Hard to understand the silence. Why not record it as yet another step in the singer's journey?
It was Facebook that reminded me of the big news from five years ago: Sinead O’Connor had converted to Islam. On October 19, 2018, she tweeted: “This is to announce that I am proud to have become a Muslim. This is the natural conclusion of any intelligent theologian’s journey. All scripture study leads to Islam. Which makes all other scriptures redundant.”
When the Irish singer was found unresponsive in her London residence on Wednesday (July 26), all the commentary was about her chart-topping hit Nothing Compares 2 U, her global stardom, the shocking ripping up of a photo of Pope John Paul II during a television appearance on Saturday Night Live and her fulminations against the Catholic Church’s history of child abuse.
There was little about her embrace of Islam.
The day after the singer’s death Al Jazeera carried a piece headlined “Sinead O’Connor’s Muslim identity missing in obituaries, some fans say”.
Its lead para was as follows: “As musicians, politicians and fans remember Sinead O’Connor, some Muslims are disappointed that the Irish singer and lifelong activist’s religious identity is not being highlighted in tributes”.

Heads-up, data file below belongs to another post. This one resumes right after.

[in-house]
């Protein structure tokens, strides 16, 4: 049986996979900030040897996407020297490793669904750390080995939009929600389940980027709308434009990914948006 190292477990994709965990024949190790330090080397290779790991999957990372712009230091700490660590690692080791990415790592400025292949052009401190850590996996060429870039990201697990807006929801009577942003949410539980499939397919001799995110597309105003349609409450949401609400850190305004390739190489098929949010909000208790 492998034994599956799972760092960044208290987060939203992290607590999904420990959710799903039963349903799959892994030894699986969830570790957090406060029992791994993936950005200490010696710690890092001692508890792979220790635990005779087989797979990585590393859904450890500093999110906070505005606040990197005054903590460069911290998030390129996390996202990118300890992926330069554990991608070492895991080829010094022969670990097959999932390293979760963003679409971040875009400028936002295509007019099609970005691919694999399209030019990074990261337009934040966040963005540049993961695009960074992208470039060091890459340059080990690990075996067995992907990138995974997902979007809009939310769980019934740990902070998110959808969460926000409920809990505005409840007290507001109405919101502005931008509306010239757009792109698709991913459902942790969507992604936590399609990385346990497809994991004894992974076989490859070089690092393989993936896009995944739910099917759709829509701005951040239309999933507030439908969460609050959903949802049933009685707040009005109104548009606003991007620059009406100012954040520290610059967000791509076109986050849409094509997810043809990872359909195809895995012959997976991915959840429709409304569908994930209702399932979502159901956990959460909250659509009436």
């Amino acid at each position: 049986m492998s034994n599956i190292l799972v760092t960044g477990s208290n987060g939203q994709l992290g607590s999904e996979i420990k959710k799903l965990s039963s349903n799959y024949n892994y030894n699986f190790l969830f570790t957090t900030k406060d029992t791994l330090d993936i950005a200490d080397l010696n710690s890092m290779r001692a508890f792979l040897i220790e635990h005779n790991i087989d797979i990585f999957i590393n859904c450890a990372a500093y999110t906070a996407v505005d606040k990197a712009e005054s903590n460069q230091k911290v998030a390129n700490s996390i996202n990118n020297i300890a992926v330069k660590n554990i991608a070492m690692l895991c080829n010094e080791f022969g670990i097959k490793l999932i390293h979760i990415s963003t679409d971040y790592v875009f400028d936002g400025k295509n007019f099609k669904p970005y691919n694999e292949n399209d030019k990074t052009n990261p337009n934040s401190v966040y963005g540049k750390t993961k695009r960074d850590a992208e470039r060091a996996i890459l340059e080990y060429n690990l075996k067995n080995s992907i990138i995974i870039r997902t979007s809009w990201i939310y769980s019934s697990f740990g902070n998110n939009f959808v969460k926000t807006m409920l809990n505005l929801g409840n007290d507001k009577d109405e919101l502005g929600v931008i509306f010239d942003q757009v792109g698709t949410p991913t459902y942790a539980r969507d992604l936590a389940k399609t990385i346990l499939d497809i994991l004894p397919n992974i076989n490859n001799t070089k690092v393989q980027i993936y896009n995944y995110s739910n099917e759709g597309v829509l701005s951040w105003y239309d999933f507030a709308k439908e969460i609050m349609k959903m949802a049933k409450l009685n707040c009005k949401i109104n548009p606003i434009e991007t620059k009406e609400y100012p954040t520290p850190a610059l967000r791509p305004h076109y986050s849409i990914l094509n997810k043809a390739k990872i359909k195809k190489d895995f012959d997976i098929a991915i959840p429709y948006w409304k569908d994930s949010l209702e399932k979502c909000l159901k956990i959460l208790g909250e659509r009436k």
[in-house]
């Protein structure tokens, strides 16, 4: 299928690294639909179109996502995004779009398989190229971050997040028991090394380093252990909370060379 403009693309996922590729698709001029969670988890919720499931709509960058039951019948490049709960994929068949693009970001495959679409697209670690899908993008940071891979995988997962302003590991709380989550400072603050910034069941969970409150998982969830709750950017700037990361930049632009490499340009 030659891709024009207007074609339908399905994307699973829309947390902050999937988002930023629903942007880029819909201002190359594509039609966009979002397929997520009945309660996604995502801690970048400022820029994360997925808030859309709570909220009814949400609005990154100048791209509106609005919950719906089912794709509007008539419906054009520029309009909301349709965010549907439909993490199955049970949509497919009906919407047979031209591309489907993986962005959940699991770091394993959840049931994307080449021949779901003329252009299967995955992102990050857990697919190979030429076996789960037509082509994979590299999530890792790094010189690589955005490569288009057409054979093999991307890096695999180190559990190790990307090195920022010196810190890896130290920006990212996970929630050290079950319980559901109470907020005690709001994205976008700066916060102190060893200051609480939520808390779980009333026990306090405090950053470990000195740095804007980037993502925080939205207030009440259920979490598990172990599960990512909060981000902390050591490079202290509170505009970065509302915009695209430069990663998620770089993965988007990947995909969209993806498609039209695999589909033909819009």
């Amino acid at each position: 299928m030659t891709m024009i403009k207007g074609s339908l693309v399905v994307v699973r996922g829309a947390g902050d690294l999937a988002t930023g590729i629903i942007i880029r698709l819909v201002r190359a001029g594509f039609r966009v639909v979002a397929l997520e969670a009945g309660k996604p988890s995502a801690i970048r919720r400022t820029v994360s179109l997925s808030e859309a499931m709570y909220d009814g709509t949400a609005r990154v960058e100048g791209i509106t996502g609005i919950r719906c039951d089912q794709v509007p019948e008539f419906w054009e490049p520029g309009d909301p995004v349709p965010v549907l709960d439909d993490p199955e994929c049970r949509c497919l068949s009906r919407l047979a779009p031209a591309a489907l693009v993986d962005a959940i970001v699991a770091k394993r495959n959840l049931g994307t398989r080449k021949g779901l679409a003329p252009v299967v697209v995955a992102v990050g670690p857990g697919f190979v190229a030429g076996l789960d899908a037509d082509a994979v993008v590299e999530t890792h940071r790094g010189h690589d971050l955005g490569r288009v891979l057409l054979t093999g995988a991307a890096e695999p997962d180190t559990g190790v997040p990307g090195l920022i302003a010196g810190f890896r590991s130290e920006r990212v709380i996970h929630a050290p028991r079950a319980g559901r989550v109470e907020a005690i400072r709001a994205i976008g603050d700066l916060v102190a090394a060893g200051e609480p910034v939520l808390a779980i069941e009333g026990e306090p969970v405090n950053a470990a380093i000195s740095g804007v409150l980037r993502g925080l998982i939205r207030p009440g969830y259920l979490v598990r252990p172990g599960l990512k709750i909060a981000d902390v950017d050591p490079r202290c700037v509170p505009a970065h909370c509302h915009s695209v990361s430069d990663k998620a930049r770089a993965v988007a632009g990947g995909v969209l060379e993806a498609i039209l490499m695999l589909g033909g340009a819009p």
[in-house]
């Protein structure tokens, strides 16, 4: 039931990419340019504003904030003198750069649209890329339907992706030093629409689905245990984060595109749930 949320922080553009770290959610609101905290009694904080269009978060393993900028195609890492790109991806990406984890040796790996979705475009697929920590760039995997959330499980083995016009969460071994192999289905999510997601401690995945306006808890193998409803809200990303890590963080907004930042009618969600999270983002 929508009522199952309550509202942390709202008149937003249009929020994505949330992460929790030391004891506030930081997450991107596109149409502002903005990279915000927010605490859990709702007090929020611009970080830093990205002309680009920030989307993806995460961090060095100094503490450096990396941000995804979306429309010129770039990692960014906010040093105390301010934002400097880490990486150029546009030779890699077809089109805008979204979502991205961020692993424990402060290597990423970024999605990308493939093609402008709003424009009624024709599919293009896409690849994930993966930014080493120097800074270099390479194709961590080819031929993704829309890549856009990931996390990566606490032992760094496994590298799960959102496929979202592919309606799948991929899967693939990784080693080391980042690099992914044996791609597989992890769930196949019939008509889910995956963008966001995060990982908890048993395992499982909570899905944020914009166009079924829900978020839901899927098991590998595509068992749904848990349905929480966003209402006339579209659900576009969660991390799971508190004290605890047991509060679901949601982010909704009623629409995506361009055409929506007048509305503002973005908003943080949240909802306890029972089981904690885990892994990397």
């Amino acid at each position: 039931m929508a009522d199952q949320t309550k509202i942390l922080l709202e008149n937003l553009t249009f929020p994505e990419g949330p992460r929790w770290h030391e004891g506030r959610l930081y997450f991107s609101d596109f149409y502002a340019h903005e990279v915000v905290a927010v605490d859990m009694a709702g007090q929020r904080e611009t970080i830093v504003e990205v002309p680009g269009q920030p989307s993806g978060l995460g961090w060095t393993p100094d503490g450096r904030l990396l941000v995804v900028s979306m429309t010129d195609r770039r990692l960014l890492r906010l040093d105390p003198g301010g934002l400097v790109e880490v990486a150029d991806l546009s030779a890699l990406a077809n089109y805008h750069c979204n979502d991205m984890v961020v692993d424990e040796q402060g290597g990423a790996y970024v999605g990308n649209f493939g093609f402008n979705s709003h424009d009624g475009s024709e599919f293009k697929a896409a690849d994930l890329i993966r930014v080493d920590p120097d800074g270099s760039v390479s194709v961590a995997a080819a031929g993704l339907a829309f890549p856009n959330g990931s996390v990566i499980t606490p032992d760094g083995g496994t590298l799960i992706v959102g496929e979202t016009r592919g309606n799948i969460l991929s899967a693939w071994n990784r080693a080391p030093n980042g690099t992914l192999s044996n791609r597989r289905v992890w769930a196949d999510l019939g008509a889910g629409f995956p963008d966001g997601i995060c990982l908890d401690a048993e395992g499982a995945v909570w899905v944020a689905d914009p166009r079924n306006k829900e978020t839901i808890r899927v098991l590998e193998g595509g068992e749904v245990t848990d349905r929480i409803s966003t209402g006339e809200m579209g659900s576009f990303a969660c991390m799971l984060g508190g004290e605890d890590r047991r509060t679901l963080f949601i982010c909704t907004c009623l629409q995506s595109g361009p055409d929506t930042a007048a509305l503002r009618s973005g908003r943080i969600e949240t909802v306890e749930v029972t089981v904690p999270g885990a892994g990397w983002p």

It went on to say: “One social media user said imagery of the singer without the hijab points to the glaring lack of Muslim reporters in newsrooms”. And it quoted US-based author Khaled Beydoun describing the coverage as an outright “erasure” of O’Connor’s identity.
It’s reasonable to note that Islam was a relatively recent landing point in the singer’s life. Even so, it appears to have been important in her journey. So, why not record it as yet another step along the map of her life drawn by O’Connor?
It’s hard to understand the silence about her embrace of Islam but honestly, until that chance Facebook feed, I would not have remembered her epiphany.